Cheddar, a live-streamed financial and tech video news site aimed at millennials, announced that it has raised $19 million in new VC funding at an $85 million post-money valuation. Axios spoke with company founder and CEO Jon Steinberg, who previously was president of BuzzFeed. What we learned:

Reach: Eight percent of all U.S. millennials have seen a piece of Cheddar content (90% of them within the past month), according to data compiled for the company by research firm Market Strategies International (which also does audience analytics for Cheddar rival CNBC). The figure was even higher in the 18-24 piece of that 18-34 year-old demographic, leading Steinberg to believe that the content is particularly penetrating on college campuses.

Take it as a compliment: Steinberg knows the criticism that financial news networks often are more "ambient television" than appointment viewing, but he doesn't see it as a negative. "That's what I aspire to be... we want people to look up and glance."

Distribution: Cheddar is available on all sorts of platforms, including Twitter, Facebook and its own apps, but Steinberg is partial to Sling, where his content sits next to CNN and Bloomberg TV. "We're positioned like a cable news network there... and those are our most engaged viewers." He also says that Cheddar ― which currently offers three of its eight daily hours for free ― either has signed contracts or is in discussions with every "skinny bundle" in the U.S., with expectations to launch in almost all of them by the end of Q1 2018.

Revenue: The company expects to do $1 million in June revenue, at which point it also would hit profitability. The new fundraising is basically about stockpiling cash, although there will be some new capital expenditures (each new studio costs between $700k-$900k). "It's not bad to have a bank balance."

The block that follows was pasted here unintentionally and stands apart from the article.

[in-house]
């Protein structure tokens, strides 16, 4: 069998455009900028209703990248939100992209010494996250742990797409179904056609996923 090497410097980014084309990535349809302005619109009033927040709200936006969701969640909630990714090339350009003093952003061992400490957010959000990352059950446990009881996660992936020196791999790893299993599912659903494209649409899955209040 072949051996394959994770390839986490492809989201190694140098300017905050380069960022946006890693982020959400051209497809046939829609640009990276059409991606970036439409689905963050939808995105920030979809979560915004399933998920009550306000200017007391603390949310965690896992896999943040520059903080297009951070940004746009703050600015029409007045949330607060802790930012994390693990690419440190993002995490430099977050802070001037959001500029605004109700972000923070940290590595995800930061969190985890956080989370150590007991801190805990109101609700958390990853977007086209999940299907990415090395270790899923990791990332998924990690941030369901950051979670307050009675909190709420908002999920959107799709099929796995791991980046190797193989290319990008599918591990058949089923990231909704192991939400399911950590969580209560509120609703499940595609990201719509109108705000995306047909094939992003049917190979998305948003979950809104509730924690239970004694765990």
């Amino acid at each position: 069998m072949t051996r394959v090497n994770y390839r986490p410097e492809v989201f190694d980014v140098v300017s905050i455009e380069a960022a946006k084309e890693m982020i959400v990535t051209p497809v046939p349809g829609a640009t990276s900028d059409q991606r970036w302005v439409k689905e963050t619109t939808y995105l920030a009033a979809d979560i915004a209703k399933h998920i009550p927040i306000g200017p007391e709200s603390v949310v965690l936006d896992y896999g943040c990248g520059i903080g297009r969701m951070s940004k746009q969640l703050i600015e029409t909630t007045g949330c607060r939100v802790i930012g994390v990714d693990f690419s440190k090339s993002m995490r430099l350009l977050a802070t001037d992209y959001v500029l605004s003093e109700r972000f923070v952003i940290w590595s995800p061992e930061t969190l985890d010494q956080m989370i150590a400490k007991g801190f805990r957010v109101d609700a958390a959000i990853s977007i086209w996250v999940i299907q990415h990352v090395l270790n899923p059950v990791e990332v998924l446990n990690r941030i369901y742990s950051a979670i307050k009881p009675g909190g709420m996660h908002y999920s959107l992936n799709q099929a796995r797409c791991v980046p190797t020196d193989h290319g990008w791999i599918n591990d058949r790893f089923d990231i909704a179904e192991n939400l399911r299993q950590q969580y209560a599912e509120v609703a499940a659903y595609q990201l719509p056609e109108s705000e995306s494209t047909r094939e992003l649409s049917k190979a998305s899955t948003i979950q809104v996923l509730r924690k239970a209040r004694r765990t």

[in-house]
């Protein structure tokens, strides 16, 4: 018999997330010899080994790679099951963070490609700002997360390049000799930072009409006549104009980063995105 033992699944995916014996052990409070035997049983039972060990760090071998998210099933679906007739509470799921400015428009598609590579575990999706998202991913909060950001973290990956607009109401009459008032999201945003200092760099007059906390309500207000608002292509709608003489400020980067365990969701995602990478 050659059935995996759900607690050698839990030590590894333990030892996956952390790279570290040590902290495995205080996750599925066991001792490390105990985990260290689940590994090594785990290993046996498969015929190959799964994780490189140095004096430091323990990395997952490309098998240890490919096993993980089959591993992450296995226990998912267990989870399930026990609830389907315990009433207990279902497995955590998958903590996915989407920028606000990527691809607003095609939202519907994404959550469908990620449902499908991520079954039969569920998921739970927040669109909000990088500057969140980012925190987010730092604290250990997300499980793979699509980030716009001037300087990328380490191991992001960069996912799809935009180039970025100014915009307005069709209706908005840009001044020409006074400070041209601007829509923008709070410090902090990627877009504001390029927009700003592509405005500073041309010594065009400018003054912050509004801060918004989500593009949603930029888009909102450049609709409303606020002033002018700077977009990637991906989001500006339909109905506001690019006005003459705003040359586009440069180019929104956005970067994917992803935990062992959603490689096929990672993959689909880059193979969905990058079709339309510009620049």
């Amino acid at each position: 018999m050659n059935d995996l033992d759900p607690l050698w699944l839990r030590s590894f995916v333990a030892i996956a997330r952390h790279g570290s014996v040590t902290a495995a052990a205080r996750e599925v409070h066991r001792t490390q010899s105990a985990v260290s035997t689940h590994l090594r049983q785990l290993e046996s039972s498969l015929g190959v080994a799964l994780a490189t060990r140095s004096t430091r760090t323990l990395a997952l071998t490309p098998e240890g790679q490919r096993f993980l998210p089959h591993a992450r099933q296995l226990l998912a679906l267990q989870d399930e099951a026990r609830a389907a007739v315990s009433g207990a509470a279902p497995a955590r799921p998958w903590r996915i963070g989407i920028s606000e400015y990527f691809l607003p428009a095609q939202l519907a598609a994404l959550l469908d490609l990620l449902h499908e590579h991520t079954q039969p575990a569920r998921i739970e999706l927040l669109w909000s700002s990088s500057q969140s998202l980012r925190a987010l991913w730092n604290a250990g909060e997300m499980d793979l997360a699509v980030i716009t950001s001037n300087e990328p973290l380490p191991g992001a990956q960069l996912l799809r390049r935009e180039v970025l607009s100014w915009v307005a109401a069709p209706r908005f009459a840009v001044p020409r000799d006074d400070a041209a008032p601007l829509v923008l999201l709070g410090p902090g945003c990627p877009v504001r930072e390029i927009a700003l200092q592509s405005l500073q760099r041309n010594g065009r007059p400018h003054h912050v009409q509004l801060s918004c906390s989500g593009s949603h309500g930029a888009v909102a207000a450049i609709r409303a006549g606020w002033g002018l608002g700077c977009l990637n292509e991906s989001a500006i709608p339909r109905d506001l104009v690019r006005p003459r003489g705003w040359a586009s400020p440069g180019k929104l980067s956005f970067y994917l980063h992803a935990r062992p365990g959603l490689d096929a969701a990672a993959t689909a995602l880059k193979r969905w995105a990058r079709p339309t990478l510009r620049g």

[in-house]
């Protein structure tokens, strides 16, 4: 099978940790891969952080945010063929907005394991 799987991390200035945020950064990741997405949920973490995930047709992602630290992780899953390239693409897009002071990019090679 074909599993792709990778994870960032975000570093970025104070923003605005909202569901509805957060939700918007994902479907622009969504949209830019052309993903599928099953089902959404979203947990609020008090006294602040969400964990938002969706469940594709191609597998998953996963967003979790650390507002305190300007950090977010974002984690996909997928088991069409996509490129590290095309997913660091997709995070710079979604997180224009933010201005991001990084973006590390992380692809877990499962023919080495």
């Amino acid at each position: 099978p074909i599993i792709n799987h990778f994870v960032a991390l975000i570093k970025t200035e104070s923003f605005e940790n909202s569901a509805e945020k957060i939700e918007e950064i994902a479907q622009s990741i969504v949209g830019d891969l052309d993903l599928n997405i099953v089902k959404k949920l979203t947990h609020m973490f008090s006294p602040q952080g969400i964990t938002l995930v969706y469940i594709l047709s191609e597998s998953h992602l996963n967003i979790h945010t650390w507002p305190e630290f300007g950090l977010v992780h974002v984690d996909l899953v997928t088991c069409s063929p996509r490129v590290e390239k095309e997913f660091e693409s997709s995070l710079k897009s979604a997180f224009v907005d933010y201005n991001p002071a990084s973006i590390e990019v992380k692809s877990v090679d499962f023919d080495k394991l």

Investors: Raine Ventures led the round, and was joined by AT&T, Amazon, Altice USA, the New York Stock Exchange, Broadway Video Ventures and return backers Lightspeed Venture Partners, Comcast Ventures and Ribbit Capital.

Go deeper

Updated 6 hours ago - Politics & Policy

Coronavirus dashboard

Illustration: Eniola Odetunde/Axios

  1. Global: Total confirmed cases as of 10 p.m. ET: 30,065,728 — Total deaths: 944,604— Total recoveries: 20,423,802Map
  2. U.S.: Total confirmed cases as of 10 p.m. ET: 6,674,070 — Total deaths: 197,615 — Total recoveries: 2,540,334 — Total tests: 90,710,730Map
  3. Politics: Former Pence aide says she plans to vote for Joe Biden, accusing Trump of costing lives in his coronavirus response.
  4. Health: Pew: 49% of Americans would not get COVID-19 vaccine if available today Pandemic may cause cancer uptick The risks of moving too fast on a vaccine — COVID-19 racial disparities extend to health coverage losses.
  5. Business: Retail sales return to pre-coronavirus trend.
Ina Fried, author of Login
7 hours ago - Technology

Scoop: How the Oracle-TikTok deal would work

Illustration: Aïda Amer/Axios

An agreement between TikTok's Chinese owner ByteDance and Oracle includes a variety of concessions in an effort to make the deal palatable to the Trump administration and security hawks in Congress, according to a source close to the companies.

Driving the news: The deal, in the form of a 20-page term sheet agreed to in principle by the companies, would give Oracle unprecedented access and control over user data as well as other measures designed to ensure that Americans' data is protected, according to the source.

8 hours ago - World

How the EU plans to take on human rights abusers

Illustration: Sarah Grillo/Axios

Amid a global assault on human rights stretching from Belarus to Hong Kong to Yemen, the European Union signaled yesterday that it may act to deter corrupt kleptocrats and state abusers by hitting them where it hurts: their assets.

Driving the news: Europe's chief executive Ursula von der Leyen revealed in her first-ever State of the Union speech that she will bring forth a European Magnitsky Act, a sanctions framework modeled after a U.S. law that restricts malign actors' access to travel and the global financial system.